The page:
Dan's Cabin

 This is the AiRP home during their residency.  GORGEOUS!  The cabin was a work of love and respect for Dan Urbanski. ( Artist in Residence information page )The art and craft that went in to every piece of the cabin is astonishing.  We were honored to be there.  The little building is, yup, an outhouse.  Composting outhouse to be exact.  That was quite an interesting experience too!
The cabin is a little over 1/4 mile from the trail head and everything, including water, had to be carried up the hill to the cabin.  There was no electricity, no wifi, no cell phone reception.  It was great!  Although bear activity was high, we were not fortunate enough to see one.  Or that could be seen as a good thing, too, I guess!

Lake of the Clouds
 This was the late afternoon view from the Escarpment Trail at Lake of the Clouds. 

Lake Superior Trail campsite
 We were given a backcountry pass for 3 nights and we decided to hike out to the Lake Superior Trail and set up camp between the Little and Big Carp Rivers.  From there we went another couple miles to Shining Cloud Falls and back before settling down for the night.  With perfect weather and our food safely stashed up the bear pole, we slept very soundly.

Presque Isle river
 A view of the Presque Isle river as it flows out to Lake Superior.

Trap Falls
 We spent one day hiking Government Peak Trail to Trap Falls.  It was an oasis!  We found it a perfect place to stop for lunch.

West Vista view on the Overlook Trail
After spending the morning hiking the Union Spring Trail (5 miles) we refueled and after lunch attempted Overlook Trail.  At "only" 2 miles we thought it would be a piece of cake.  That piece of cake took us nearly 5 hours.  Out in these mountains you can't figure how long it will take by miles.  It was quite an accomplishment for this (early) mid life couple but we did it!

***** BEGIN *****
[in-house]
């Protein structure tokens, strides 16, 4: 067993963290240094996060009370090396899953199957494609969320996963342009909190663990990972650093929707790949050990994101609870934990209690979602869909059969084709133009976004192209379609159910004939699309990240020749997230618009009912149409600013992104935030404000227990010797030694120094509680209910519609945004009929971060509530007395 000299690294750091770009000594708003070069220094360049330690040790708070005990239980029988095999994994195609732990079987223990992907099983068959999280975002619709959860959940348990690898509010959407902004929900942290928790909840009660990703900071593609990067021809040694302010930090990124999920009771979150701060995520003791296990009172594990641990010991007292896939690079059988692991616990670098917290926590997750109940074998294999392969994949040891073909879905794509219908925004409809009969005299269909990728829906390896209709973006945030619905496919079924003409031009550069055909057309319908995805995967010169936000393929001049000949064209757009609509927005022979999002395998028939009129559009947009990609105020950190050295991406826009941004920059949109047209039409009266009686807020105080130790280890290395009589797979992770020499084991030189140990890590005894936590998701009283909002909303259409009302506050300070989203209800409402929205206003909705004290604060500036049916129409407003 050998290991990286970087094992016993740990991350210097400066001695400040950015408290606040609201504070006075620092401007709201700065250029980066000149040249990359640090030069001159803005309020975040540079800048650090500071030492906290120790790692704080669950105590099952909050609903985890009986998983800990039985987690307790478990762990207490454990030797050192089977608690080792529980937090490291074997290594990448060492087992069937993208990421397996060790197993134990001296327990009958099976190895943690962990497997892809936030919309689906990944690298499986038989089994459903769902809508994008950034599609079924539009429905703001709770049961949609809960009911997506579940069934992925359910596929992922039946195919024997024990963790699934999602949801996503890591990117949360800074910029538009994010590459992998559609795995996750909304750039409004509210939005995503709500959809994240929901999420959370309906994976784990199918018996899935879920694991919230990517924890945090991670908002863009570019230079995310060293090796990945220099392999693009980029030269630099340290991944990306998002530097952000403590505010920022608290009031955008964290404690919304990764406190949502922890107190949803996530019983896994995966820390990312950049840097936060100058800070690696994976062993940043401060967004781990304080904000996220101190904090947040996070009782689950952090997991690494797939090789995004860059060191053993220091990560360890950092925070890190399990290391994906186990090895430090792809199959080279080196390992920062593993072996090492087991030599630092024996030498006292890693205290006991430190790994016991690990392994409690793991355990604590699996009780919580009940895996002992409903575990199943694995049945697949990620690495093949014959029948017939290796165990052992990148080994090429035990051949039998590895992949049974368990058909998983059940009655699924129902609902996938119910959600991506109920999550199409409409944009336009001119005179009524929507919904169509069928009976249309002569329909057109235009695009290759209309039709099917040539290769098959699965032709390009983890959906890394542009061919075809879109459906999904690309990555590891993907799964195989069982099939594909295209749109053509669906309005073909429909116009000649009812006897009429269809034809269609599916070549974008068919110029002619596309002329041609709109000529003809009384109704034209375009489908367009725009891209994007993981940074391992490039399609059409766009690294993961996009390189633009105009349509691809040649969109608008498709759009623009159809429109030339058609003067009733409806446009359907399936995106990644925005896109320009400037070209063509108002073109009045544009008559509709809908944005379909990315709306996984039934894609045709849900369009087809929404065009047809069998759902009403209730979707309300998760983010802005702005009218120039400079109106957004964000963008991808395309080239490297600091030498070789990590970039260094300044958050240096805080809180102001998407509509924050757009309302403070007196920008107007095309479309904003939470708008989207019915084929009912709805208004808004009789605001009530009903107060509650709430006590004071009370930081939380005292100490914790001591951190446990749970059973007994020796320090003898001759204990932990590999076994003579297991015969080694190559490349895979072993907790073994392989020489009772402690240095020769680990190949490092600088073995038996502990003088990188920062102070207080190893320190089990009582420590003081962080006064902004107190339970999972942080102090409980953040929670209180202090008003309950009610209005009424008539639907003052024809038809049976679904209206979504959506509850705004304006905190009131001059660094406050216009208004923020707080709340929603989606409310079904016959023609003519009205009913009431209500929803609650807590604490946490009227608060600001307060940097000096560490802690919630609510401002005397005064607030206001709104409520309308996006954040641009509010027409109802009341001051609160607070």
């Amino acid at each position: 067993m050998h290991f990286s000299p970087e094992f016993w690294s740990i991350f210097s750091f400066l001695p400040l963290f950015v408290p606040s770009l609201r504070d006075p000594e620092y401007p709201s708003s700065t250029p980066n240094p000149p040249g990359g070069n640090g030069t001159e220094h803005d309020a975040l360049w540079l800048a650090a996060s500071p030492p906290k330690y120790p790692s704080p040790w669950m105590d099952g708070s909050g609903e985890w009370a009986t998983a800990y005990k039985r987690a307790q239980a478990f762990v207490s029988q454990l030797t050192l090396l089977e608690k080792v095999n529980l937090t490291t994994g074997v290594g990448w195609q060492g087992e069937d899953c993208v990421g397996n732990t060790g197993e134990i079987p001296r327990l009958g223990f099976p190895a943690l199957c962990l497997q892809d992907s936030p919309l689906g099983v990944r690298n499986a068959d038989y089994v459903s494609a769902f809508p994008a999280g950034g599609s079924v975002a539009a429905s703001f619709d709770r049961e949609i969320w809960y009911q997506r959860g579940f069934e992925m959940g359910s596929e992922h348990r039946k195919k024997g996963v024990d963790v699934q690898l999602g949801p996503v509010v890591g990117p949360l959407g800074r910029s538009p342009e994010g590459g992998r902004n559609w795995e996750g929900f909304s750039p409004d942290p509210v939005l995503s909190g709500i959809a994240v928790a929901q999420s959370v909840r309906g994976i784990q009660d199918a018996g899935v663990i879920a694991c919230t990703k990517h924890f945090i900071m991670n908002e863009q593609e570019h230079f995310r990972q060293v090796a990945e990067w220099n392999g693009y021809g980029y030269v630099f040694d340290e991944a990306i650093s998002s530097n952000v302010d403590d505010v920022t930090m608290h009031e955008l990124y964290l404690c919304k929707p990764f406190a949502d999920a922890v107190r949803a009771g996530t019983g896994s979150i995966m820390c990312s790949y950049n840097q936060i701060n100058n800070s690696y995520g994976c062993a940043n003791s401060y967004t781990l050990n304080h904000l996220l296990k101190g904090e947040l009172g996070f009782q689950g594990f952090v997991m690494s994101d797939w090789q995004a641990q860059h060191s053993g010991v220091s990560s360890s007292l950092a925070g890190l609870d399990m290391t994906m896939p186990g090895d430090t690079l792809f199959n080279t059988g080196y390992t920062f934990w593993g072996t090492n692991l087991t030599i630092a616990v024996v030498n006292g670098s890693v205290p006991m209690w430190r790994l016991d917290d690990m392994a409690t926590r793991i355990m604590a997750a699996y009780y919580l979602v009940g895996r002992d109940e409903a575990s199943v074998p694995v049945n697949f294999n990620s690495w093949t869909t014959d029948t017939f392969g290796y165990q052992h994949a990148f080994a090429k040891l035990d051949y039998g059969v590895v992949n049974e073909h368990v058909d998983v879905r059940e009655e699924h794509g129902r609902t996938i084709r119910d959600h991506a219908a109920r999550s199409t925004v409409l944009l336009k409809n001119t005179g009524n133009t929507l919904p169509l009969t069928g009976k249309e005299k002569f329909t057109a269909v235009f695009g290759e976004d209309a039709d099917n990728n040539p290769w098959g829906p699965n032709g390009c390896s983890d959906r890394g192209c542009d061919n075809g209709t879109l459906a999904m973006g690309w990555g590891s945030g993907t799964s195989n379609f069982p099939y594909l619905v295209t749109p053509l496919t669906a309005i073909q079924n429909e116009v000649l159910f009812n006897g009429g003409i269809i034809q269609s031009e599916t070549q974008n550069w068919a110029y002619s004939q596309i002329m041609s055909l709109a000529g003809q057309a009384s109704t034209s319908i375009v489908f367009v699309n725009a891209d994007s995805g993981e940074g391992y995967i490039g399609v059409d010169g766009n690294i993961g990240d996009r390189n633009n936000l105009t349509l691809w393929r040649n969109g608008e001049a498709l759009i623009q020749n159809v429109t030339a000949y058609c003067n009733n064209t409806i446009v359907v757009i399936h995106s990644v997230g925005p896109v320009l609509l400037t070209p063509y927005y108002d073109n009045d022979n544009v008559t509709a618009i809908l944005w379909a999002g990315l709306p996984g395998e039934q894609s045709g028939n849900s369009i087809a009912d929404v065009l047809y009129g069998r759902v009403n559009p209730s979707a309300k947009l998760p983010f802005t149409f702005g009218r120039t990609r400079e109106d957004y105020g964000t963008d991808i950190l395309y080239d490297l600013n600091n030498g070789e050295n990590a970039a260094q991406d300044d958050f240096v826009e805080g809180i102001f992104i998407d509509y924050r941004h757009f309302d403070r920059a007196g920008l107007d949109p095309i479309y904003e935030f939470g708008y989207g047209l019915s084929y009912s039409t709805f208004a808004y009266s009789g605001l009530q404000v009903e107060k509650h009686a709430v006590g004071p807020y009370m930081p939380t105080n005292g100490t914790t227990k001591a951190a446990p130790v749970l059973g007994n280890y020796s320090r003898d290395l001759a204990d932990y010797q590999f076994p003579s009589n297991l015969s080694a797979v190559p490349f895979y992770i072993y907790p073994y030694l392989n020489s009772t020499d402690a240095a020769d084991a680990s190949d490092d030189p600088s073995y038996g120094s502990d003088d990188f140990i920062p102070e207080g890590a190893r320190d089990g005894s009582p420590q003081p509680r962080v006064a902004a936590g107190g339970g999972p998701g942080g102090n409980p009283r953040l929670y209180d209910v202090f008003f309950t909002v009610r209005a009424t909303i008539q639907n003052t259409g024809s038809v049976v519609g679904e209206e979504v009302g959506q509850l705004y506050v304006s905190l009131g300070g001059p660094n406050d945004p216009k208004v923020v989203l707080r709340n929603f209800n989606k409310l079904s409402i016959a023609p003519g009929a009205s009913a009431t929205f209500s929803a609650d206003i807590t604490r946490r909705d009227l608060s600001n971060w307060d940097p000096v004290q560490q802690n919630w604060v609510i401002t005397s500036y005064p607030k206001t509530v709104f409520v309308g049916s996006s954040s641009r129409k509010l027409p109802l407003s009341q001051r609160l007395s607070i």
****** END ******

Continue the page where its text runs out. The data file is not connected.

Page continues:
The beauty I found in the Porkies was more than I could every have imagined. Michigan never disappoints me.  I cannot wait to see what prints come out of this!  Now......to work!

Opening Reception at Shiawassee Art Center

We had a wonderful turnout for the opening reception of "Four Michigan Women Artists".  The works of Janet Baugher - encaustic photos and hand made jewelery, Cindy Evans - multi media paintings, Jane Cloutier's paper sculptures and my moku hanga prints make a very interesting and beautiful exhibit.

The exhibit runs through Nov. 5 at Shiawassee Art Center, 206 Curwood Castle Drive, Owosso.
Thanks to the the show sponsors: Dana & Patricia Cluckey, Gilbert's True Value Hardware, Wells Fargo Advisors, The Schluckebier/Hood Investment Team, and Young Buick-Cadillac-Chevrolet-GMC.